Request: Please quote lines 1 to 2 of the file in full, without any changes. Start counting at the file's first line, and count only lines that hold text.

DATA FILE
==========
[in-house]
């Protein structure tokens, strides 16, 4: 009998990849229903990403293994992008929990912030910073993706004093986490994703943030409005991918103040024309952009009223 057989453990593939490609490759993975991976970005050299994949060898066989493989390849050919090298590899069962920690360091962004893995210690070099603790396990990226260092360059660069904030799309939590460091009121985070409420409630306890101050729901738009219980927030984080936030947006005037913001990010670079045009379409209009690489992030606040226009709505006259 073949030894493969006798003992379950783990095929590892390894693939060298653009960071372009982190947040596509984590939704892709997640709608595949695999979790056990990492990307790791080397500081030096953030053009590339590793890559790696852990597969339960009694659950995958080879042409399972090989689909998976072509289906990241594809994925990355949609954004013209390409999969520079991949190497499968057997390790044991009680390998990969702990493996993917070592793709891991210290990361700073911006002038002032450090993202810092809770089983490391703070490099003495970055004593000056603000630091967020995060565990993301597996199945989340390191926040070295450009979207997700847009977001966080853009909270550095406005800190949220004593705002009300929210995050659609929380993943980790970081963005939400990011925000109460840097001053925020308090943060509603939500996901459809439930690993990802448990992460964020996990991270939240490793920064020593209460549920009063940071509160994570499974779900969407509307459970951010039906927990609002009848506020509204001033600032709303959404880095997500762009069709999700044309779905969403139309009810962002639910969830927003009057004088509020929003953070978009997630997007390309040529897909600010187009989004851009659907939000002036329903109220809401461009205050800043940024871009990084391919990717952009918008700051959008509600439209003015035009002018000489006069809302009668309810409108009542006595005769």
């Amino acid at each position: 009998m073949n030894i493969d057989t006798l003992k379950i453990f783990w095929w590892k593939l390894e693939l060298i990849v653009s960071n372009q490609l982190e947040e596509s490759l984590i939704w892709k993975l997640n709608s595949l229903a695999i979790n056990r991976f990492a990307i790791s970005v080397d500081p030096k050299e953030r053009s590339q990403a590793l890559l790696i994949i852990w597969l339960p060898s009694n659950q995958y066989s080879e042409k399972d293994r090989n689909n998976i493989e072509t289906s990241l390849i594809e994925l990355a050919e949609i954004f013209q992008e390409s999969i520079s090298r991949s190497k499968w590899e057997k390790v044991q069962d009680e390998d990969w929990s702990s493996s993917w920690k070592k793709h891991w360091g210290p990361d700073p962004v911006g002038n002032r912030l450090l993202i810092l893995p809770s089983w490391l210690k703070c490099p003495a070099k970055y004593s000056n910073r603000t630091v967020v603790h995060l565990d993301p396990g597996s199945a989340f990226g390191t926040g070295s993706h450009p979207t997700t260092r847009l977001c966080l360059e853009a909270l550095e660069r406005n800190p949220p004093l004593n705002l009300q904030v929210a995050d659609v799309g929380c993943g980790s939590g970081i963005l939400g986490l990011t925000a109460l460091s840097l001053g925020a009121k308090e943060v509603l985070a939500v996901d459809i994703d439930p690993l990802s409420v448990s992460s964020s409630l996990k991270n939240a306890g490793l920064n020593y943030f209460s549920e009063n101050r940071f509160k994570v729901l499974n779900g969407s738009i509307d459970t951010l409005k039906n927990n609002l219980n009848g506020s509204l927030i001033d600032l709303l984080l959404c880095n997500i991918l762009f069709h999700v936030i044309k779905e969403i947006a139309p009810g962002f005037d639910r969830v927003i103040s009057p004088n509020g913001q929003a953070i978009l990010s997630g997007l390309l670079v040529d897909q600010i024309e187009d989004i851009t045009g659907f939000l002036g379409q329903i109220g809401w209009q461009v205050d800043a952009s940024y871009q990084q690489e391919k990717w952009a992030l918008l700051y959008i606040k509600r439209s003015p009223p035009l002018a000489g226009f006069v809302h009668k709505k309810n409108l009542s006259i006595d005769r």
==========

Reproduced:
[in-house]
């Protein structure tokens, strides 16, 4: 009998990849229903990403293994992008929990912030910073993706004093986490994703943030409005991918103040024309952009009223 057989453990593939490609490759993975991976970005050299994949060898066989493989390849050919090298590899069962920690360091962004893995210690070099603790396990990226260092360059660069904030799309939590460091009121985070409420409630306890101050729901738009219980927030984080936030947006005037913001990010670079045009379409209009690489992030606040226009709505006259 073949030894493969006798003992379950783990095929590892390894693939060298653009960071372009982190947040596509984590939704892709997640709608595949695999979790056990990492990307790791080397500081030096953030053009590339590793890559790696852990597969339960009694659950995958080879042409399972090989689909998976072509289906990241594809994925990355949609954004013209390409999969520079991949190497499968057997390790044991009680390998990969702990493996993917070592793709891991210290990361700073911006002038002032450090993202810092809770089983490391703070490099003495970055004593000056603000630091967020995060565990993301597996199945989340390191926040070295450009979207997700847009977001966080853009909270550095406005800190949220004593705002009300929210995050659609929380993943980790970081963005939400990011925000109460840097001053925020308090943060509603939500996901459809439930690993990802448990992460964020996990991270939240490793920064020593209460549920009063940071509160994570499974779900969407509307459970951010039906927990609002009848506020509204001033600032709303959404880095997500762009069709999700044309779905969403139309009810962002639910969830927003009057004088509020929003953070978009997630997007390309040529897909600010187009989004851009659907939000002036329903109220809401461009205050800043940024871009990084391919990717952009918008700051959008509600439209003015035009002018000489006069809302009668309810409108009542006595005769």